Ancient crown of Georgia shines again

 

The fortunes of monarchy the world over continue to wax and wane. Just as our dear King Gyanendra’s position as sovereign lord of Nepal appears increasingly dicey, a prominent politician in Georgia has called for the establishment of a constitutional monarchy in his former Soviet republic.

Former Georgian Foreign Minister Salome Zurabishvili, who heads the opposition party Georgia’s Way, said, “The best way of the country’s future state structure is a constitutional monarchy. The present system of government – presidential republic – does not prove its worth, and we have to think over transition to a constitutional monarchy.”

Ever more Georgian politicians have been speaking out of late in favour of abolishing the post of president introduced in 1991. A year and a half ago, Georgy Khaindrava, was the first to initiate the idea of creating a constitutional monarchy, and suggested that a representative of the Bagrationi Tsar Dynasty should be proclaimed a monarch, as “this dynasty ruling Georgia from the 9th to early 19th century made an invaluable contribution to the country’s development.”

As fate would have it, one of the dynasty’s prominent descendants – Jorge de Bagration or Prince Giorgi Bagrationi of Moukhrani – returned from Spain to Georgia last year.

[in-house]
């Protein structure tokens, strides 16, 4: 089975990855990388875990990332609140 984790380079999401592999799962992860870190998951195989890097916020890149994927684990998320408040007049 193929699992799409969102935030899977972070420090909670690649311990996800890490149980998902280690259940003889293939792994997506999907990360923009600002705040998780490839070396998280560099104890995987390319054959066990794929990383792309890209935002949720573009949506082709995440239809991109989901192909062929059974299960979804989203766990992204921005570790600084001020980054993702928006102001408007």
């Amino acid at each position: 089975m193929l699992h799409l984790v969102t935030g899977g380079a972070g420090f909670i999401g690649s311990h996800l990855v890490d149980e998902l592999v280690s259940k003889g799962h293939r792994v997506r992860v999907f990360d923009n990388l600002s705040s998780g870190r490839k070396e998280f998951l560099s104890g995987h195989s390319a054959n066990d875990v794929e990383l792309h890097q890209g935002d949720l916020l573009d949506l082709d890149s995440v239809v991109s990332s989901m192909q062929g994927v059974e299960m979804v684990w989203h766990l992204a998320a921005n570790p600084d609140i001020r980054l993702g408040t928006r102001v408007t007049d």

Of course, there are a number of monarchs presently out of work who might also like to express an interest in the role of Tsar of Georgia, should the vacancy be officially advertised. King Constantine II of Greece, Crown Prince Reza Pahlavi (rightful Shah of Iran) and Crown Prince Sharif Ali bin al-Hussein (rightful King of Iraq) are all among those queuing up at the royal job centre. However, perhaps King Gyanendra might also like to put his name down, for what better monarch could Georgia hope for than one as experienced, tried and tested as the great man himself? (Well, perhaps not.)

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